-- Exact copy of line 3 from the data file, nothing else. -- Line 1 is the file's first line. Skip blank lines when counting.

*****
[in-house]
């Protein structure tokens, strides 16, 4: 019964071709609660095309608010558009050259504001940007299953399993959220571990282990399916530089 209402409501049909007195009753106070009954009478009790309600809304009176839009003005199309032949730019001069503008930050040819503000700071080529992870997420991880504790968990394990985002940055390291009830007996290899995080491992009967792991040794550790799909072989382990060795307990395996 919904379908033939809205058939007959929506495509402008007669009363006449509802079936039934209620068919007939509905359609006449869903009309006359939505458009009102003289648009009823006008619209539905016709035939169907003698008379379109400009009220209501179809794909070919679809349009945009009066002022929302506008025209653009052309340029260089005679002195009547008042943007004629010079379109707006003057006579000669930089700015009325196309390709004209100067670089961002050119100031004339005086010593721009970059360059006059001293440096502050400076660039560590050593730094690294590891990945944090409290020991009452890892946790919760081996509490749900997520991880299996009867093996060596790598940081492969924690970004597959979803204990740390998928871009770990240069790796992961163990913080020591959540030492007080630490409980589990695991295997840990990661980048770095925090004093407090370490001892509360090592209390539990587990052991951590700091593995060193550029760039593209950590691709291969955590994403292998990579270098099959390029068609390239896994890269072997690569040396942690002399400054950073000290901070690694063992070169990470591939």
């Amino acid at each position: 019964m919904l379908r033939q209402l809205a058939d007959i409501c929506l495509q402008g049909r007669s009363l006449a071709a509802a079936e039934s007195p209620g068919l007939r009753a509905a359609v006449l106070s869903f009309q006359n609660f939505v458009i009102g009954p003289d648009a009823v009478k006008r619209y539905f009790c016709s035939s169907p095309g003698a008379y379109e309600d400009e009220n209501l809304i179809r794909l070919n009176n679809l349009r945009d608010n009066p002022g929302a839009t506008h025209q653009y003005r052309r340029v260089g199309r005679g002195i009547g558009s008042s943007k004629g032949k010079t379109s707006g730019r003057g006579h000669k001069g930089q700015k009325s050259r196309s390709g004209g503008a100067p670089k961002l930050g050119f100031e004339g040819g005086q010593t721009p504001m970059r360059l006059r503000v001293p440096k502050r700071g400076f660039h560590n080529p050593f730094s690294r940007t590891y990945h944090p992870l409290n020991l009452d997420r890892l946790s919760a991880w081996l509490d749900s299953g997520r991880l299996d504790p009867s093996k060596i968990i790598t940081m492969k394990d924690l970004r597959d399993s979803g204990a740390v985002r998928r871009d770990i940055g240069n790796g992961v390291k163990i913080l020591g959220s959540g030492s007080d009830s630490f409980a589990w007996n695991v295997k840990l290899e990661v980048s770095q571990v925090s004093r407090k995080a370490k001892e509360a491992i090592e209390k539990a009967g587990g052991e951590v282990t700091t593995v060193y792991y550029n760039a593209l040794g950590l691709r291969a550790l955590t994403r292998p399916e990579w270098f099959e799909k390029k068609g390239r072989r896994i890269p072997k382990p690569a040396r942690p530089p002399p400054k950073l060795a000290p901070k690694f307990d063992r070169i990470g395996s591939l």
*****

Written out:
């Amino acid at each position: 019964m919904l379908r033939q209402l809205a058939d007959i409501c929506l495509q402008g049909r007669s009363l006449a071709a509802a079936e039934s007195p209620g068919l007939r009753a509905a359609v006449l106070s869903f009309q006359n609660f939505v458009i009102g009954p003289d648009a009823v009478k006008r619209y539905f009790c016709s035939s169907p095309g003698a008379y379109e309600d400009e009220n209501l809304i179809r794909l070919n009176n679809l349009r945009d608010n009066p002022g929302a839009t506008h025209q653009y003005r052309r340029v260089g199309r005679g002195i009547g558009s008042s943007k004629g032949k010079t379109s707006g730019r003057g006579h000669k001069g930089q700015k009325s050259r196309s390709g004209g503008a100067p670089k961002l930050g050119f100031e004339g040819g005086q010593t721009p504001m970059r360059l006059r503000v001293p440096k502050r700071g400076f660039h560590n080529p050593f730094s690294r940007t590891y990945h944090p992870l409290n020991l009452d997420r890892l946790s919760a991880w081996l509490d749900s299953g997520r991880l299996d504790p009867s093996k060596i968990i790598t940081m492969k394990d924690l970004r597959d399993s979803g204990a740390v985002r998928r871009d770990i940055g240069n790796g992961v390291k163990i913080l020591g959220s959540g030492s007080d009830s630490f409980a589990w007996n695991v295997k840990l290899e990661v980048s770095q571990v925090s004093r407090k995080a370490k001892e509360a491992i090592e209390k539990a009967g587990g052991e951590v282990t700091t593995v060193y792991y550029n760039a593209l040794g950590l691709r291969a550790l955590t994403r292998p399916e990579w270098f099959e799909k390029k068609g390239r072989r896994i890269p072997k382990p690569a040396r942690p530089p002399p400054k950073l060795a000290p901070k690694f307990d063992r070169i990470g395996s591939l």